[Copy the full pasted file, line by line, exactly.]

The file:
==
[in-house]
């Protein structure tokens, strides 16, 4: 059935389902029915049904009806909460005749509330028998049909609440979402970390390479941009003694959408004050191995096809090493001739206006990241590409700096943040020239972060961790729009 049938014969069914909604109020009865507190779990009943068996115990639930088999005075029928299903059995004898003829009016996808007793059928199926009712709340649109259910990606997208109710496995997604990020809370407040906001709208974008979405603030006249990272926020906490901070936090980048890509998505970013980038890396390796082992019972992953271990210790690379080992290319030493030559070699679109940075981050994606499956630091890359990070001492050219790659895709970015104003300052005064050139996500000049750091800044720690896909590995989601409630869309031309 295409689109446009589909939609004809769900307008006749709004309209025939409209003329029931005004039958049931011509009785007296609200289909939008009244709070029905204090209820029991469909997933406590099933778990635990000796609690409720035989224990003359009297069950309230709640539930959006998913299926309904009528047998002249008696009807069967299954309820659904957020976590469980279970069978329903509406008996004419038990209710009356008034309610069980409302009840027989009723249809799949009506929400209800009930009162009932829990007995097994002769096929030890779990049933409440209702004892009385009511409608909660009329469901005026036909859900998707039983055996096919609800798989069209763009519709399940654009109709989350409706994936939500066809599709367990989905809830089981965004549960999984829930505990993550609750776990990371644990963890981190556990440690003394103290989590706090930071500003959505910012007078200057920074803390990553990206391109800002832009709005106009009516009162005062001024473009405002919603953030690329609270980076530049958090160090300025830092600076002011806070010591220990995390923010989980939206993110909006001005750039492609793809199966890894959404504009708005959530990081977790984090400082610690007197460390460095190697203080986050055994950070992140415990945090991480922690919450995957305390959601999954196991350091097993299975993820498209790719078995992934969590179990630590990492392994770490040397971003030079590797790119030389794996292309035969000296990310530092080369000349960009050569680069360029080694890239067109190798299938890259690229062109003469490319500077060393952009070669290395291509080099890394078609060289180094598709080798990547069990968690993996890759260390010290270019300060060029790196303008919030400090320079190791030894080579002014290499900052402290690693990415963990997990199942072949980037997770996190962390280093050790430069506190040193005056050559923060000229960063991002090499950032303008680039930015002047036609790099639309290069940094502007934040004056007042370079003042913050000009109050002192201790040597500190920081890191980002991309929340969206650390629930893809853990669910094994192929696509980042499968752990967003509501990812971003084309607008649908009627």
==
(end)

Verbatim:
[in-house]
């Protein structure tokens, strides 16, 4: 059935389902029915049904009806909460005749509330028998049909609440979402970390390479941009003694959408004050191995096809090493001739206006990241590409700096943040020239972060961790729009 049938014969069914909604109020009865507190779990009943068996115990639930088999005075029928299903059995004898003829009016996808007793059928199926009712709340649109259910990606997208109710496995997604990020809370407040906001709208974008979405603030006249990272926020906490901070936090980048890509998505970013980038890396390796082992019972992953271990210790690379080992290319030493030559070699679109940075981050994606499956630091890359990070001492050219790659895709970015104003300052005064050139996500000049750091800044720690896909590995989601409630869309031309 295409689109446009589909939609004809769900307008006749709004309209025939409209003329029931005004039958049931011509009785007296609200289909939008009244709070029905204090209820029991469909997933406590099933778990635990000796609690409720035989224990003359009297069950309230709640539930959006998913299926309904009528047998002249008696009807069967299954309820659904957020976590469980279970069978329903509406008996004419038990209710009356008034309610069980409302009840027989009723249809799949009506929400209800009930009162009932829990007995097994002769096929030890779990049933409440209702004892009385009511409608909660009329469901005026036909859900998707039983055996096919609800798989069209763009519709399940654009109709989350409706994936939500066809599709367990989905809830089981965004549960999984829930505990993550609750776990990371644990963890981190556990440690003394103290989590706090930071500003959505910012007078200057920074803390990553990206391109800002832009709005106009009516009162005062001024473009405002919603953030690329609270980076530049958090160090300025830092600076002011806070010591220990995390923010989980939206993110909006001005750039492609793809199966890894959404504009708005959530990081977790984090400082610690007197460390460095190697203080986050055994950070992140415990945090991480922690919450995957305390959601999954196991350091097993299975993820498209790719078995992934969590179990630590990492392994770490040397971003030079590797790119030389794996292309035969000296990310530092080369000349960009050569680069360029080694890239067109190798299938890259690229062109003469490319500077060393952009070669290395291509080099890394078609060289180094598709080798990547069990968690993996890759260390010290270019300060060029790196303008919030400090320079190791030894080579002014290499900052402290690693990415963990997990199942072949980037997770996190962390280093050790430069506190040193005056050559923060000229960063991002090499950032303008680039930015002047036609790099639309290069940094502007934040004056007042370079003042913050000009109050002192201790040597500190920081890191980002991309929340969206650390629930893809853990669910094994192929696509980042499968752990967003509501990812971003084309607008649908009627």